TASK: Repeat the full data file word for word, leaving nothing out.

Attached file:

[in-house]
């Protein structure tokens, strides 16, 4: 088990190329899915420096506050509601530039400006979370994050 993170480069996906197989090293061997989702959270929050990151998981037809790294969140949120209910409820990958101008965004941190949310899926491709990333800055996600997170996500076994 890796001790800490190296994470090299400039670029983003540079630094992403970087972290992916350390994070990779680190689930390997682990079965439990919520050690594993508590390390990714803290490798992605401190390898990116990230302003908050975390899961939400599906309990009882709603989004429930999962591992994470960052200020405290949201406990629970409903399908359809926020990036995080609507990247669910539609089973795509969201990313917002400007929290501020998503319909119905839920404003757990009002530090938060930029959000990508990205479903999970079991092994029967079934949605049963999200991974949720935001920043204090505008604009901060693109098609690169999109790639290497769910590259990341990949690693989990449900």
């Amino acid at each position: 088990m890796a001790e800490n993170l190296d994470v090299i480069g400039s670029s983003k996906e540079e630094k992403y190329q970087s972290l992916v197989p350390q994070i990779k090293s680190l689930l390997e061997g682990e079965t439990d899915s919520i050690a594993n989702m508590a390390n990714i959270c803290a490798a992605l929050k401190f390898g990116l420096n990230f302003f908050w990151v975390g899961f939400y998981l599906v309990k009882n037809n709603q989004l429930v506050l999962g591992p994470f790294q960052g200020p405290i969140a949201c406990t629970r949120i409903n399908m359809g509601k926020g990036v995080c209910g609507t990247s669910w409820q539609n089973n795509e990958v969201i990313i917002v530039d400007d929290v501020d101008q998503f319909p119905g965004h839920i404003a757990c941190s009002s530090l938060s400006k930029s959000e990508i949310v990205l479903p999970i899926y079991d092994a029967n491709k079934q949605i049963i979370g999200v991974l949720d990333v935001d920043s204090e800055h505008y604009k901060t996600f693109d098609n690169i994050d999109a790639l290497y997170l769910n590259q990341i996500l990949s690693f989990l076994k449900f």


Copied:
[in-house]
């Protein structure tokens, strides 16, 4: 088990190329899915420096506050509601530039400006979370994050 993170480069996906197989090293061997989702959270929050990151998981037809790294969140949120209910409820990958101008965004941190949310899926491709990333800055996600997170996500076994 890796001790800490190296994470090299400039670029983003540079630094992403970087972290992916350390994070990779680190689930390997682990079965439990919520050690594993508590390390990714803290490798992605401190390898990116990230302003908050975390899961939400599906309990009882709603989004429930999962591992994470960052200020405290949201406990629970409903399908359809926020990036995080609507990247669910539609089973795509969201990313917002400007929290501020998503319909119905839920404003757990009002530090938060930029959000990508990205479903999970079991092994029967079934949605049963999200991974949720935001920043204090505008604009901060693109098609690169999109790639290497769910590259990341990949690693989990449900």
């Amino acid at each position: 088990m890796a001790e800490n993170l190296d994470v090299i480069g400039s670029s983003k996906e540079e630094k992403y190329q970087s972290l992916v197989p350390q994070i990779k090293s680190l689930l390997e061997g682990e079965t439990d899915s919520i050690a594993n989702m508590a390390n990714i959270c803290a490798a992605l929050k401190f390898g990116l420096n990230f302003f908050w990151v975390g899961f939400y998981l599906v309990k009882n037809n709603q989004l429930v506050l999962g591992p994470f790294q960052g200020p405290i969140a949201c406990t629970r949120i409903n399908m359809g509601k926020g990036v995080c209910g609507t990247s669910w409820q539609n089973n795509e990958v969201i990313i917002v530039d400007d929290v501020d101008q998503f319909p119905g965004h839920i404003a757990c941190s009002s530090l938060s400006k930029s959000e990508i949310v990205l479903p999970i899926y079991d092994a029967n491709k079934q949605i049963i979370g999200v991974l949720d990333v935001d920043s204090e800055h505008y604009k901060t996600f693109d098609n690169i994050d999109a790639l290497y997170l769910n590259q990341i996500l990949s690693f989990l076994k449900f």